Google has been fined 2.4 billion euros for anti-competitive practices. However, what appears to be an exemplary measure on Europe’s part to correct the abuse of power is nothing more than a pat at the end of 7 years of proceedings.
Since we can’t compete, we fine and make (poorly thought out) laws. Let’s look at past results of these measures: music industry vs digital music (mp3); hotels vs Airbnb; cabs vs Uber. Despite coercive measures, traditional industries almost always lose. Banks and insurance companies are experiencing similar issues with fintech and insurtech. Globally, the old continent has none of the “big tech companies.” The US has Alphabet (Google), Amazon, Facebook, Apple, Netflix, Microsoft. China, which has been blocking local competition in technology, has Alibaba and Tencent (among others little known to the public). What about Europe? Competitiveness is increasingly in question.
Let’s look at the four dominant companies in the tech world at the moment. Each one started on one side: Amazon with e-commerce, Google with search, Facebook with social networks, and Apple with hardware. Yet they are all now competing in the same areas. Why? Because they know the customer, they don’t have the burden of processes and systems of traditional industries, and they invest large amounts of money, have state-of-the-art systems, economies of scale, and above economies of scale, and above all, they know how to handle data. Perhaps most important of all, the combination of all these attributes (not just the fantastic offices with free food) allows them to attract some of the best minds in the world. In an age where data is gold more than a business, complete ecosystems are created around the customer experience. These are the first truly global companies in history. We have never had institutions of this size and with so many synergies. The Catholic Church itself, one of the most successful institutions in human history, with 1.3 billion followers, has now been surpassed by Facebook, with 2 billion million active users every month. We still mistakenly call these companies “technological but the truth is that they are no longer technology companies. They are entering every sector of the economy. Technology is just a tool that is already fully integrated into the business models.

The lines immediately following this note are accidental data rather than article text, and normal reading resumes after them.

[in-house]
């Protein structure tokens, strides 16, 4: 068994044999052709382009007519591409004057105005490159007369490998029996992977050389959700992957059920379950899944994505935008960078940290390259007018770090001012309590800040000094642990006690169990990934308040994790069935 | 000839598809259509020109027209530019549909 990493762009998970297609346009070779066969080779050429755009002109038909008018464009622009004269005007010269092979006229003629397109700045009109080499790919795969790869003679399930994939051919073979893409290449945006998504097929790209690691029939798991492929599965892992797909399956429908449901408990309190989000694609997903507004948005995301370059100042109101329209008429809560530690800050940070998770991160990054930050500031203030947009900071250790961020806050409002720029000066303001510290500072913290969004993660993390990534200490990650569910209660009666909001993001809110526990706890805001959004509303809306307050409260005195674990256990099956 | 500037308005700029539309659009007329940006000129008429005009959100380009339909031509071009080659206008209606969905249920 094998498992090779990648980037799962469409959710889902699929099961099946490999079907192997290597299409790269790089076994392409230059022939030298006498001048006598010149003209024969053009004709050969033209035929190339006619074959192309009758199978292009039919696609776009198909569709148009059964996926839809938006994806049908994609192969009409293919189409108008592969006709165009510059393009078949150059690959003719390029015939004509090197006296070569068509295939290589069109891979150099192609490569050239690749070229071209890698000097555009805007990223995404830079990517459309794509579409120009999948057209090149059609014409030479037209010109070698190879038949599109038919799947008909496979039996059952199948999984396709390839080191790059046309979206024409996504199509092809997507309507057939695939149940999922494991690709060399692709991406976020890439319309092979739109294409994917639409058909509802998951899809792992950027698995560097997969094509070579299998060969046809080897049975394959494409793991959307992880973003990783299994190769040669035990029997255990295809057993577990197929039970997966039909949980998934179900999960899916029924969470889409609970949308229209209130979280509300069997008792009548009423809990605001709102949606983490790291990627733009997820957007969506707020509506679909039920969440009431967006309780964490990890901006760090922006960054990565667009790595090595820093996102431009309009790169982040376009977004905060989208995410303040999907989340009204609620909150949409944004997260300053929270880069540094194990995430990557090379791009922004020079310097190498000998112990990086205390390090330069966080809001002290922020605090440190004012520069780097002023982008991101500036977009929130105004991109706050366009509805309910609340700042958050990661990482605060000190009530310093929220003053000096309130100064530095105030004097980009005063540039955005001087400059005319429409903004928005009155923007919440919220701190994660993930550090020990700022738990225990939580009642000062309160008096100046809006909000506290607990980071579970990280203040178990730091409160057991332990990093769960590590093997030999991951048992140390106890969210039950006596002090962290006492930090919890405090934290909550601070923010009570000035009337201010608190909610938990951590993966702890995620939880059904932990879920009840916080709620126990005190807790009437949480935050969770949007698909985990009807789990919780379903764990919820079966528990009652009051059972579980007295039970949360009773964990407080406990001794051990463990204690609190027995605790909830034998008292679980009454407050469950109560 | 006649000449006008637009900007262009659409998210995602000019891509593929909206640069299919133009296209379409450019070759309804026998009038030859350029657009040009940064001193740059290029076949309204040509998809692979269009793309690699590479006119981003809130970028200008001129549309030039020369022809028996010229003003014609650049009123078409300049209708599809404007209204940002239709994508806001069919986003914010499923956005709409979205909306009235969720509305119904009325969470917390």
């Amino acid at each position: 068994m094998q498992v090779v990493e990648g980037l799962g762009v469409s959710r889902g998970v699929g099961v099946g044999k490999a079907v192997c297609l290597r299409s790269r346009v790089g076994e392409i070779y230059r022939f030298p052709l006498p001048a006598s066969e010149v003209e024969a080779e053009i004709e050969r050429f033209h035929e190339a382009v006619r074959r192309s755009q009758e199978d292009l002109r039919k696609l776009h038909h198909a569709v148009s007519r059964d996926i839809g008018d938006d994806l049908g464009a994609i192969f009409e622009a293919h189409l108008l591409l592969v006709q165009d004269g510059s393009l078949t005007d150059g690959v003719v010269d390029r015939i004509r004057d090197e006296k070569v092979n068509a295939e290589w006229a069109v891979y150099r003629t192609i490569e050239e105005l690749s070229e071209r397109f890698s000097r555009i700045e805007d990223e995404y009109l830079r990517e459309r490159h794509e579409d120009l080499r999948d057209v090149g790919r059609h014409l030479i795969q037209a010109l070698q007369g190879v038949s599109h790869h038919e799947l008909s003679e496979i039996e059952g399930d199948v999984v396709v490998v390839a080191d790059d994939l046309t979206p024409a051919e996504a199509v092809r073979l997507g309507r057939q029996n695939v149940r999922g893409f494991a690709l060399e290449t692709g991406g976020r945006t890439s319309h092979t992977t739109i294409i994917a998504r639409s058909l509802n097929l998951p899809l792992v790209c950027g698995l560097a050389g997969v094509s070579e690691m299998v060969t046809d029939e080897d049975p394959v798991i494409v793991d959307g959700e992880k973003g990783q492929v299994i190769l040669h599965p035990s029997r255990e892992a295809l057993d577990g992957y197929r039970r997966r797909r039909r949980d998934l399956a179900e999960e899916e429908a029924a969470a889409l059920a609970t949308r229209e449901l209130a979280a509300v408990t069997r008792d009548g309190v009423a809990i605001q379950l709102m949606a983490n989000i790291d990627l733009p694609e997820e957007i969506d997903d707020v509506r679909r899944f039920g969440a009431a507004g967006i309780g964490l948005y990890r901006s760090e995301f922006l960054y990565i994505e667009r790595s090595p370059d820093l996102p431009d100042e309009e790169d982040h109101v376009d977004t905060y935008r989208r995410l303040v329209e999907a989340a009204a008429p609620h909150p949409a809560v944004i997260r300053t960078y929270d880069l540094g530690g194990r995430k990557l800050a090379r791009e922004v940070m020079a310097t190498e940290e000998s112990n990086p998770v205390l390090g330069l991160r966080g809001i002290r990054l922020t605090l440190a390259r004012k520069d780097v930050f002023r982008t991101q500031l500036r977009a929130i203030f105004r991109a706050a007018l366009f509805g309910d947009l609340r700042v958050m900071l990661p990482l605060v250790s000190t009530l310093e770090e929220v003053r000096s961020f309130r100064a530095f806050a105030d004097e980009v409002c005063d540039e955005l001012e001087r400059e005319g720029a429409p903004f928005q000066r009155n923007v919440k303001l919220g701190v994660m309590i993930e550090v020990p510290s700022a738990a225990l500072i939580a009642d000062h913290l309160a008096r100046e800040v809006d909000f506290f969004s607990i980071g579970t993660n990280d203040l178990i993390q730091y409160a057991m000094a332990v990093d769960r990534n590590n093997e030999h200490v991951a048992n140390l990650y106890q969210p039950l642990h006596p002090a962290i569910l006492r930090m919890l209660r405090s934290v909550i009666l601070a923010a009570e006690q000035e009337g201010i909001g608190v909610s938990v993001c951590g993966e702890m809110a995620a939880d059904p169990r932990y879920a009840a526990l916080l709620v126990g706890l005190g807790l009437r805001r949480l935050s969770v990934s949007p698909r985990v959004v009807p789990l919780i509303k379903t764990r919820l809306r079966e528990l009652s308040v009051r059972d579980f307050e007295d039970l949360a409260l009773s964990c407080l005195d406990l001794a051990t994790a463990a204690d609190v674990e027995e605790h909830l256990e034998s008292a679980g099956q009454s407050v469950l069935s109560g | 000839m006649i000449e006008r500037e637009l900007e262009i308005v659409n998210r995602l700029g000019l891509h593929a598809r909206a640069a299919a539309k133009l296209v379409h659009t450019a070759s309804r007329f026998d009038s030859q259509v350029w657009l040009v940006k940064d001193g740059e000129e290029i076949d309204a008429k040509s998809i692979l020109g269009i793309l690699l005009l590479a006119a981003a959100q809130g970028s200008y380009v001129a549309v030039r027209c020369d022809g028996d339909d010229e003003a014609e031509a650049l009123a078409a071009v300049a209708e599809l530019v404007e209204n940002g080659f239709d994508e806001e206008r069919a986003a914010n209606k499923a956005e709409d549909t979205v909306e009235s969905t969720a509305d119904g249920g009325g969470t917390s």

“It’s part of evolution and those who can’t adapt die.” “It has passed throughout history and will continue to pass.” I agree. In fact, most companies have no notion of the risks they run, and the strategy of many companies seems to be that of the ostrich (hide their heads in the sand and pretend that nothing will happen to them). But I think we must pay attention to the consequences for society. We are talking about the closure of many companies, a likely increase in unemployment (with automation) and a worsening of social differences. When we combine these issues with tools that can be used for the “good” but with great capacity for destruction in scale (artificial intelligence, weapons with decision-making capacity, etc.) we have to be very careful.
The idea is not to stop the future or kill those companies that are “bad”, the goal is to prepare society as best as possible for what is coming. And this is done with education and strategy, instead of penalties, and with proactivity instead of reactivity.